GSK’s Injectable HIV Drug Bests Pills in Patients with Medication Adherence Issues

GSK HQ_iStock, Wirestock

Pictured: GSK's headquarters in Poznan, Poland/iStock, Wirestock

HIV-focused biotech ViiV Healthcare, which is majority owned by GSK, on Wednesday posted interim findings from the Phase III LATITUDE trial demonstrating that its long-acting injectable HIV drug Cabenuva (cabotegravir plus rilpivirine) is better than oral daily antiretroviral treatment in patients who have trouble sticking to their medication schedule.

The companies did not reveal specific data in their announcement but said that a Data Safety Monitoring Board (DSMB) reviewed LATITUDE’s data last week and found that “the evidence indicated superior efficacy of long-acting [antiretroviral treatment] over daily oral standard of care.”

The DSMB also recommended that eligible participants should be offered Cabenuva, according to the announcement.

“There are many reasons why people may find it challenging to stay on daily oral treatment and the LATITUDE study shows cabotegravir and rilpivirine injectable treatment can help them keep their virus suppressed, which benefits their overall health,” ViiV R&D head Kimberly Smith said in a statement.

Sponsored by the National Institute of Allergy and Infectious Diseases, LATITUDE is a randomized, open-label, parallel-assignment study enrolling 350 people living with HIV who have a history of suboptimal treatment adherence and showed evidence of viremia. Patients were screened to make sure that their infection was not resistant to the study drugs.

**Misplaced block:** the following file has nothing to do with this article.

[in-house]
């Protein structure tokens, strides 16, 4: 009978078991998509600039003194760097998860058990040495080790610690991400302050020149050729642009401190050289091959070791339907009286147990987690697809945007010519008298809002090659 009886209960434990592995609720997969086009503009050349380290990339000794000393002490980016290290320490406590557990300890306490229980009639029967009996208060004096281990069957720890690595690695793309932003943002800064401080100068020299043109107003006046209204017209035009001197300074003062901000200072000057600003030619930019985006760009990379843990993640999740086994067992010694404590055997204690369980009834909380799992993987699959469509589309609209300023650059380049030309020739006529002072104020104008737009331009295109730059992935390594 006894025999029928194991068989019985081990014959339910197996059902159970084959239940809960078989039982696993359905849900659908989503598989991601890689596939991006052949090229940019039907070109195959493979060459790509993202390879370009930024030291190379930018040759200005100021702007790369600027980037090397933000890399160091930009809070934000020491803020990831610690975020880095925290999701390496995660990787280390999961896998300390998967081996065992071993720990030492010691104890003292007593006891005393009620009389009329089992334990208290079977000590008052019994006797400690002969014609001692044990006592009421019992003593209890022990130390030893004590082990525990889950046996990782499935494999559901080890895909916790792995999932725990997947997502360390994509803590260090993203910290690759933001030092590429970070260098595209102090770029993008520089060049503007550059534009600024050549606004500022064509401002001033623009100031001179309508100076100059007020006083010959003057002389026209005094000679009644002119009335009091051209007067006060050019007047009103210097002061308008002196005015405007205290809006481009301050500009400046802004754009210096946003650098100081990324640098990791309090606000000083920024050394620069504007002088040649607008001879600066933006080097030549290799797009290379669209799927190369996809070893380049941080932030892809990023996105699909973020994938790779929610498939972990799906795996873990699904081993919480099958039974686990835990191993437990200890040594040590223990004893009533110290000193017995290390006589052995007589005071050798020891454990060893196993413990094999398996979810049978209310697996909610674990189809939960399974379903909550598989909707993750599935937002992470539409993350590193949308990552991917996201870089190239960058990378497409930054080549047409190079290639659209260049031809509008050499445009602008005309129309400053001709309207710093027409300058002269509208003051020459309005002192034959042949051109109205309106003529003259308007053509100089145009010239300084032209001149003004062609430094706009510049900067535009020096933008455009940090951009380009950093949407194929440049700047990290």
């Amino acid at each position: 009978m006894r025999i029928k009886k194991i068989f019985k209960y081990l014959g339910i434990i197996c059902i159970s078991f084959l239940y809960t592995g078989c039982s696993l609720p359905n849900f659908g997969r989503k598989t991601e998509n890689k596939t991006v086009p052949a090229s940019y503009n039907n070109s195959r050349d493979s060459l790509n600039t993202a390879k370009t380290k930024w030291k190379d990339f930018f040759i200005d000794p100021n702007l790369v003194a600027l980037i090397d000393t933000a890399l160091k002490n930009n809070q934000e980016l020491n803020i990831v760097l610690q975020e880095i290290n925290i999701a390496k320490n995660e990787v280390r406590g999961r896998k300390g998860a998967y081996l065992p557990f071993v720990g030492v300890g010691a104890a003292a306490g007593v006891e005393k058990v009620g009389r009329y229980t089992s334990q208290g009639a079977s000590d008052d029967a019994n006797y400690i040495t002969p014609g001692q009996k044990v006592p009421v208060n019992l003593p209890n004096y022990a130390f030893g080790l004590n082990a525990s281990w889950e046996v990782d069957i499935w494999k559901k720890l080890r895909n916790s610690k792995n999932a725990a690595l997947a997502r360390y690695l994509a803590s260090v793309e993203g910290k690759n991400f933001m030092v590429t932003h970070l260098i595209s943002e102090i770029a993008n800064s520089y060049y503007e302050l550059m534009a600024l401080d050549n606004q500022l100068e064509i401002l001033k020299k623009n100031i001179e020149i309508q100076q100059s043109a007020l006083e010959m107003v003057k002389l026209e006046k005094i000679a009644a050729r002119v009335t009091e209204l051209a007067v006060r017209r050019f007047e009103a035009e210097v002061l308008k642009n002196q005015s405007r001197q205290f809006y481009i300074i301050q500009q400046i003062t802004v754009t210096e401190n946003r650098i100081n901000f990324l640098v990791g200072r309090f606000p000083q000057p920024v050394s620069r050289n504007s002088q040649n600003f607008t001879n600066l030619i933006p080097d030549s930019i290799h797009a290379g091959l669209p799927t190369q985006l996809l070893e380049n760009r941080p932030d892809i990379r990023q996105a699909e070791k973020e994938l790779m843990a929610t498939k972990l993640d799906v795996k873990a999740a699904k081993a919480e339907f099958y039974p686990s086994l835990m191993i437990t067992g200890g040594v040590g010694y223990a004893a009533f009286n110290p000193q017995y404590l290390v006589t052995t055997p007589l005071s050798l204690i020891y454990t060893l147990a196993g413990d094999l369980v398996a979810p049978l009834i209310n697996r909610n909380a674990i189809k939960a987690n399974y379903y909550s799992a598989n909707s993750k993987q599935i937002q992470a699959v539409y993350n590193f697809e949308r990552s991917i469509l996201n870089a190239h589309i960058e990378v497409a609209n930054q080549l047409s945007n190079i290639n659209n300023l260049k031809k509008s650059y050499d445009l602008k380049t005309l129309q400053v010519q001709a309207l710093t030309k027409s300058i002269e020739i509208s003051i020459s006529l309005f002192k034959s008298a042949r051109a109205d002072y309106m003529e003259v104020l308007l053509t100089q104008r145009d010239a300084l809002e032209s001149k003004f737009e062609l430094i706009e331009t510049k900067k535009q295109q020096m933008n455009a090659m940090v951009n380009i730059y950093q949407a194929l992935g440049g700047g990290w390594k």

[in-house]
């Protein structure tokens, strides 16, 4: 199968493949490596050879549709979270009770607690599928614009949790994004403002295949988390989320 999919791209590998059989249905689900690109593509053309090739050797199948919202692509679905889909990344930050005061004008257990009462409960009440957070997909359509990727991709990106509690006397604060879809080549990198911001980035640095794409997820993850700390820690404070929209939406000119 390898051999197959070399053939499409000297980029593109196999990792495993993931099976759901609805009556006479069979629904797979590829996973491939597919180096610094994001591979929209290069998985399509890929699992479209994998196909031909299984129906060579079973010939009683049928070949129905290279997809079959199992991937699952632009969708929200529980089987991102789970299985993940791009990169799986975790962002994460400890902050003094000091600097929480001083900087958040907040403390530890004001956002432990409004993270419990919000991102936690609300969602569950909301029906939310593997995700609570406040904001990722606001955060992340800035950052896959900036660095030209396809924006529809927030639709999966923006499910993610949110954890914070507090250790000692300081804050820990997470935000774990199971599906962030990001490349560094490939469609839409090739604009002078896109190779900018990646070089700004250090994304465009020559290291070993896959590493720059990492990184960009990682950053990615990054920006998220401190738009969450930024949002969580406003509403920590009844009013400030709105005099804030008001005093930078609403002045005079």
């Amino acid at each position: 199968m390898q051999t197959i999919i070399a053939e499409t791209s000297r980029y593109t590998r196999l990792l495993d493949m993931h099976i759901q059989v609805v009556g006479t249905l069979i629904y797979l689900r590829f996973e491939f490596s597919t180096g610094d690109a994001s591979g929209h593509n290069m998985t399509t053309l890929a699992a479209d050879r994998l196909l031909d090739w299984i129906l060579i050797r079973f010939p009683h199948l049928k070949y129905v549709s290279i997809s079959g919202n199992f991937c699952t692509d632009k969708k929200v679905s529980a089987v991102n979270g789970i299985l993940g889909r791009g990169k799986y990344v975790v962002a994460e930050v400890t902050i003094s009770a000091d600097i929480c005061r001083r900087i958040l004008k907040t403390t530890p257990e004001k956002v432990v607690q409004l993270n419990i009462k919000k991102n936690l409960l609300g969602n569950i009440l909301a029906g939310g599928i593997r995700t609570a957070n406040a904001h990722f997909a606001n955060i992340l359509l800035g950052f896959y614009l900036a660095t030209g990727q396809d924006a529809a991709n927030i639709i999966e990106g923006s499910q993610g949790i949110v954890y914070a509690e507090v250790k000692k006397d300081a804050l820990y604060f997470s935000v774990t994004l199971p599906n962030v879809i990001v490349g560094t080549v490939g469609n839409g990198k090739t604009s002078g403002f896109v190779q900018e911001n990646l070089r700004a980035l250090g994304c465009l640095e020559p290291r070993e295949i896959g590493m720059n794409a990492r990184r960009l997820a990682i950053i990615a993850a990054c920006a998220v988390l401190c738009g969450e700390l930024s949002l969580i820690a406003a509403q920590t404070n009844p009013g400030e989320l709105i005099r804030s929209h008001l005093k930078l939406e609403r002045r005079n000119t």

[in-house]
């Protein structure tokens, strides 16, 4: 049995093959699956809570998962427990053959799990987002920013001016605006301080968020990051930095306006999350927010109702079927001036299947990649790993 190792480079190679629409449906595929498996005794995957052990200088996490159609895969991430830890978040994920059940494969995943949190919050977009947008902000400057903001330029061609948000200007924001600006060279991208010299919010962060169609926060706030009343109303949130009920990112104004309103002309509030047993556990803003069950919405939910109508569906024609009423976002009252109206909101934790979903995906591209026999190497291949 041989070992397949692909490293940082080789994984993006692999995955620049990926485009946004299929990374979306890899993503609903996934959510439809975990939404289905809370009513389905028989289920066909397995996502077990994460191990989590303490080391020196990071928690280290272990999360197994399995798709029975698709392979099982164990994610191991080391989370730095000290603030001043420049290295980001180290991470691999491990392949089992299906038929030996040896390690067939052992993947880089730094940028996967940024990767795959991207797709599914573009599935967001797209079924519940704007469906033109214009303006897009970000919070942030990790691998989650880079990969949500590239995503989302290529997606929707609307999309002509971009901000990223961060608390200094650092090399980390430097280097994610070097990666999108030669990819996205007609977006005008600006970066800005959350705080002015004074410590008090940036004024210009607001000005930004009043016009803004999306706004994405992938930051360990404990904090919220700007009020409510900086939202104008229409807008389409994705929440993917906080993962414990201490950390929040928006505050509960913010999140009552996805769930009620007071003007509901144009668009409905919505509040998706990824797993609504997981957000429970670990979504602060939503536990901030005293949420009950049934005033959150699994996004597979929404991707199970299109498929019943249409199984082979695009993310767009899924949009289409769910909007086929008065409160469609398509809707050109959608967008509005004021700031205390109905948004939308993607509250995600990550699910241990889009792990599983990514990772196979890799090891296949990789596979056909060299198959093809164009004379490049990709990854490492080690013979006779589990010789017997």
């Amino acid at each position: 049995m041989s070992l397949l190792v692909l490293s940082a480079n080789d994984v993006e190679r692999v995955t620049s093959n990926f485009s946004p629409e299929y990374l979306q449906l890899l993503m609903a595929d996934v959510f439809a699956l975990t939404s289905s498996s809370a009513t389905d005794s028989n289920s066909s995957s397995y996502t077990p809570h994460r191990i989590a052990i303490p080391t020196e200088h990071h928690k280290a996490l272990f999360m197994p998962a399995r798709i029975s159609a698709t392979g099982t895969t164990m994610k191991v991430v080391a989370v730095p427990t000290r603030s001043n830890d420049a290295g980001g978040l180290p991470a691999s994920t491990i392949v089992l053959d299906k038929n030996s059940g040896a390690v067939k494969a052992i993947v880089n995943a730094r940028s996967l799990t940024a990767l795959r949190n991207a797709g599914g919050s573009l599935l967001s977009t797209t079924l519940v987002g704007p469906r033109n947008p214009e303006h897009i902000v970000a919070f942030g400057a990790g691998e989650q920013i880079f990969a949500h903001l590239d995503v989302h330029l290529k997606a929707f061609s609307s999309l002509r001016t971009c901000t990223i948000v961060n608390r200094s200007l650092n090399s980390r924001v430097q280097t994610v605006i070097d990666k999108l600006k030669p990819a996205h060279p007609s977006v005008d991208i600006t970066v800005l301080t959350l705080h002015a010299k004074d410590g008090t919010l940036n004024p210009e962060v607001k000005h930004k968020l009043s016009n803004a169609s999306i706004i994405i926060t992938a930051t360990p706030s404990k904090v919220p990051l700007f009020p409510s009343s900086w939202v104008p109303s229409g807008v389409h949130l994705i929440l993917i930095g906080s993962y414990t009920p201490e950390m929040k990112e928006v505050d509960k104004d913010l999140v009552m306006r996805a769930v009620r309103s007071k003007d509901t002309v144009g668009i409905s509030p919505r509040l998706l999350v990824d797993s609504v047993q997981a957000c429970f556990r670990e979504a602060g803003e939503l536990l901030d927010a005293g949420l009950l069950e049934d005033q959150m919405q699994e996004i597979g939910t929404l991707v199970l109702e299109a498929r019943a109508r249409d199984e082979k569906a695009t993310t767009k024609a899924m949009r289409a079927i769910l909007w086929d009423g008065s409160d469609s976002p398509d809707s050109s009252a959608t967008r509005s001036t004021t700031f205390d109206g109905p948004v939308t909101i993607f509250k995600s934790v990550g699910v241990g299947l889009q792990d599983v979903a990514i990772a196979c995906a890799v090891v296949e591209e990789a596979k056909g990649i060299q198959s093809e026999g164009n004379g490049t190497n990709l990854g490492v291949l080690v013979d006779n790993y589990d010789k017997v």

Once enrolled, patients were first guided through a three-drug oral antiretroviral treatment (ART) regimen until viral suppression. Patients were then randomly assigned to receive the long-acting injectable Cabenuva or to continue with daily oral ART. LATITUDE’s primary outcome measure is regimen failure, while key secondary endpoints include virologic failure and treatment-related failure.

GSK and ViiV’s Cabenuva is a combination of two anti-HIV agents: the integrase strand transfer inhibitor cabotegavir, which was developed by ViiV, and the non-nucleoside reverse transcriptase inhibitor rilpivirine, which was developed by J&J’s Janssen. Cabotegavir works by blocking HIV DNA replication, while rilpivirine stops the virus from multiplying.

Cabenuva first won the FDA’s approval in January 2021 as a monthly injection for HIV-1.  In February 2022, the regulator allowed Cabenuva’s dosing to be cut in half, approving its use once every two months. Then, in March 2022, the FDA expanded Cabenuva’s label, making an oral lead-in period optional.

In February 2023, ViiV and GSK unveiled positive 12-month data from the Phase IIIb SOLAR study, which put Cabenuva up against Gilead’s Biktarvy (bictegravir/emtricitabine/tenofovir alafenamide) in HIV-1. The head-to-head study found that the bimonthly injectable schedule was non-inferior to the daily oral regimen and was preferable to 90% of the participants who switched treatment arms.

LATITUDE is ongoing and is being conducted across 31 sites in the U.S. It is led by the Advancing Clinical Therapeutics Globally for HIV/AIDS and Other Infections, a global clinical trials network funded by the National Institutes of Health. LATITUDE is also being supported by ViiV and J&J’s Janssen.

Tristan Manalac is an independent science writer based in Metro Manila, Philippines. Reach out to him on LinkedIn or email him at tristan@tristanmanalac.com or tristan.manalac@biospace.com.

Back to news